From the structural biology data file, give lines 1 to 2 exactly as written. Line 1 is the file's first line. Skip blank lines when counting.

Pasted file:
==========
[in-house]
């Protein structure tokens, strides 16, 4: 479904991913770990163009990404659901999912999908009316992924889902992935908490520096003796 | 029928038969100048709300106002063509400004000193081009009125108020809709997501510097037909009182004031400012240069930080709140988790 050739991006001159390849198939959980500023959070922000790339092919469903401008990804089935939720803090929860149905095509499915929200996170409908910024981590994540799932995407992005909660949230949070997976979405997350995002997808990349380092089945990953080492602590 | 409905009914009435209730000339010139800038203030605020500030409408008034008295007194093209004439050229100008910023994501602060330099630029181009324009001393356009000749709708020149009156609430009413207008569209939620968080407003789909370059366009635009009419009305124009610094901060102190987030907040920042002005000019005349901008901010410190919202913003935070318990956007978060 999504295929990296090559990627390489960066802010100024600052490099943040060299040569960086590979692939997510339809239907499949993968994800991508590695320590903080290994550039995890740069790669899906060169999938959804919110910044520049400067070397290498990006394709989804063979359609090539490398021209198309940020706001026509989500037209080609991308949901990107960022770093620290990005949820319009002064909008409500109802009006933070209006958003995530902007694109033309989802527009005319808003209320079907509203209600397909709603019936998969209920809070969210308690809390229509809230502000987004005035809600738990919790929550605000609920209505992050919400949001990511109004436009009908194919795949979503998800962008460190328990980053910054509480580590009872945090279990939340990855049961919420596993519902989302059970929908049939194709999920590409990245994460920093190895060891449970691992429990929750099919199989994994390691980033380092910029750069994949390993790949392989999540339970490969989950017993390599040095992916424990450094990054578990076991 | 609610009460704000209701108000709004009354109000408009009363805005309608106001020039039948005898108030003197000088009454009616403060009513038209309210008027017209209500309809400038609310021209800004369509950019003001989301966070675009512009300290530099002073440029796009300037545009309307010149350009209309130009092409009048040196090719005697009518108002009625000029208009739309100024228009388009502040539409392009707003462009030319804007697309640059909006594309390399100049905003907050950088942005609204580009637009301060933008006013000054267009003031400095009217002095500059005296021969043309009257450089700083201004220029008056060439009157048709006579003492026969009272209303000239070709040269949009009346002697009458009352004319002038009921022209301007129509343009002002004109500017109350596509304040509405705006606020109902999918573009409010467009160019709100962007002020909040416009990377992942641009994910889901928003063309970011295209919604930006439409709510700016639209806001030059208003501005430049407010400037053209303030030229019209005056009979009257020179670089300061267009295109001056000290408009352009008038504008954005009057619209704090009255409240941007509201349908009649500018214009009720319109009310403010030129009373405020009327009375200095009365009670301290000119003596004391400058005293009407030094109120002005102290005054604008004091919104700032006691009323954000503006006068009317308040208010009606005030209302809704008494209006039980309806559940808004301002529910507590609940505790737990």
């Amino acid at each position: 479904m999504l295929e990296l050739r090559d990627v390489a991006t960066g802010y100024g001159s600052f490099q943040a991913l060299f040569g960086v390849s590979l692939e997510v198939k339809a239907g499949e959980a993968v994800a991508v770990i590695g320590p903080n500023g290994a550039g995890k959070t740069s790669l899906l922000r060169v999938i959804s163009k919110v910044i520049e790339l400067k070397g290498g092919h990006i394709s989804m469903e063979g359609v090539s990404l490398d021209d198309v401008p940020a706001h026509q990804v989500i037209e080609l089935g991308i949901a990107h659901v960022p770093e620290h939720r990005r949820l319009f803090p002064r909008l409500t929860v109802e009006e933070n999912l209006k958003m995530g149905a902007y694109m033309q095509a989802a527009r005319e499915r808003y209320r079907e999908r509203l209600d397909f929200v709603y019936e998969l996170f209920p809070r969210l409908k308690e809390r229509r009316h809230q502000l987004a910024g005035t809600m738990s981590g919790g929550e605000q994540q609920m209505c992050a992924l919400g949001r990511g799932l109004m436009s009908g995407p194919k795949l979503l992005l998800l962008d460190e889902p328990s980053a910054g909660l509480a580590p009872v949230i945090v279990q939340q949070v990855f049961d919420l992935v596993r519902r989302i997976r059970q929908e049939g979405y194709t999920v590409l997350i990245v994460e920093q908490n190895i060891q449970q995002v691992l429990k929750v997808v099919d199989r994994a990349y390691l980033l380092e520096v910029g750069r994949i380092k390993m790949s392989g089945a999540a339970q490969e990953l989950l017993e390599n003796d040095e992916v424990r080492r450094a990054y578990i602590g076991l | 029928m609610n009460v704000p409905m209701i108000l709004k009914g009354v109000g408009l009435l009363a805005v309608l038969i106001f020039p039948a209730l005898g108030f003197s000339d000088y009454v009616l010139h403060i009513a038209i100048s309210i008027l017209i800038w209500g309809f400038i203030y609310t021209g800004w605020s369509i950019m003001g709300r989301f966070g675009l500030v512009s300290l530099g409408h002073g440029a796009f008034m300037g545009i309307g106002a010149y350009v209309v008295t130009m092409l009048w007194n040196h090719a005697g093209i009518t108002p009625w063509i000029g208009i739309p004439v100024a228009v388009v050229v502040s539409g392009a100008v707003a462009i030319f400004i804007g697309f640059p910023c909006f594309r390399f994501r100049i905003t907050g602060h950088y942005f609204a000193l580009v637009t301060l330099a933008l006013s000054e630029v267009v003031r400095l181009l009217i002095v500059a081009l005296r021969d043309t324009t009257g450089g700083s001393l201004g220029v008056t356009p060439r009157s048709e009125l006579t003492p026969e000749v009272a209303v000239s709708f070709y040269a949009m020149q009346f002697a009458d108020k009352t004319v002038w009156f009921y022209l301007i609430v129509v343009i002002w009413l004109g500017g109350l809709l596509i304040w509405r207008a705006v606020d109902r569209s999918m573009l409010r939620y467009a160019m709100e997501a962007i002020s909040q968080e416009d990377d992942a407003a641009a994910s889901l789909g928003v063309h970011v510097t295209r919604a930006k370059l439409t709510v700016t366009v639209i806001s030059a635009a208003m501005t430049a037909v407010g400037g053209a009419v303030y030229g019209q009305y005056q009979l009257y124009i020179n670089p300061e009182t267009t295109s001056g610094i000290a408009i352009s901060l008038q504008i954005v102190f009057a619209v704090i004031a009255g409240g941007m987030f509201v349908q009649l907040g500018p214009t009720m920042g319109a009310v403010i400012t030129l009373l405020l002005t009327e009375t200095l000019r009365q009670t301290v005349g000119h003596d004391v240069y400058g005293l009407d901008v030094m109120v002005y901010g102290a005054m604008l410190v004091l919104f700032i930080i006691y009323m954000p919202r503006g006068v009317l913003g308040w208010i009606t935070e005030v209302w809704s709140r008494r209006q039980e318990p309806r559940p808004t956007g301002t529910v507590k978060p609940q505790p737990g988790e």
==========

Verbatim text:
[in-house]
């Protein structure tokens, strides 16, 4: 479904991913770990163009990404659901999912999908009316992924889902992935908490520096003796 | 029928038969100048709300106002063509400004000193081009009125108020809709997501510097037909009182004031400012240069930080709140988790 050739991006001159390849198939959980500023959070922000790339092919469903401008990804089935939720803090929860149905095509499915929200996170409908910024981590994540799932995407992005909660949230949070997976979405997350995002997808990349380092089945990953080492602590 | 409905009914009435209730000339010139800038203030605020500030409408008034008295007194093209004439050229100008910023994501602060330099630029181009324009001393356009000749709708020149009156609430009413207008569209939620968080407003789909370059366009635009009419009305124009610094901060102190987030907040920042002005000019005349901008901010410190919202913003935070318990956007978060 999504295929990296090559990627390489960066802010100024600052490099943040060299040569960086590979692939997510339809239907499949993968994800991508590695320590903080290994550039995890740069790669899906060169999938959804919110910044520049400067070397290498990006394709989804063979359609090539490398021209198309940020706001026509989500037209080609991308949901990107960022770093620290990005949820319009002064909008409500109802009006933070209006958003995530902007694109033309989802527009005319808003209320079907509203209600397909709603019936998969209920809070969210308690809390229509809230502000987004005035809600738990919790929550605000609920209505992050919400949001990511109004436009009908194919795949979503998800962008460190328990980053910054509480580590009872945090279990939340990855049961919420596993519902989302059970929908049939194709999920590409990245994460920093190895060891449970691992429990929750099919199989994994390691980033380092910029750069994949390993790949392989999540339970490969989950017993390599040095992916424990450094990054578990076991 | 609610009460704000209701108000709004009354109000408009009363805005309608106001020039039948005898108030003197000088009454009616403060009513038209309210008027017209209500309809400038609310021209800004369509950019003001989301966070675009512009300290530099002073440029796009300037545009309307010149350009209309130009092409009048040196090719005697009518108002009625000029208009739309100024228009388009502040539409392009707003462009030319804007697309640059909006594309390399100049905003907050950088942005609204580009637009301060933008006013000054267009003031400095009217002095500059005296021969043309009257450089700083201004220029008056060439009157048709006579003492026969009272209303000239070709040269949009009346002697009458009352004319002038009921022209301007129509343009002002004109500017109350596509304040509405705006606020109902999918573009409010467009160019709100962007002020909040416009990377992942641009994910889901928003063309970011295209919604930006439409709510700016639209806001030059208003501005430049407010400037053209303030030229019209005056009979009257020179670089300061267009295109001056000290408009352009008038504008954005009057619209704090009255409240941007509201349908009649500018214009009720319109009310403010030129009373405020009327009375200095009365009670301290000119003596004391400058005293009407030094109120002005102290005054604008004091919104700032006691009323954000503006006068009317308040208010009606005030209302809704008494209006039980309806559940808004301002529910507590609940505790737990």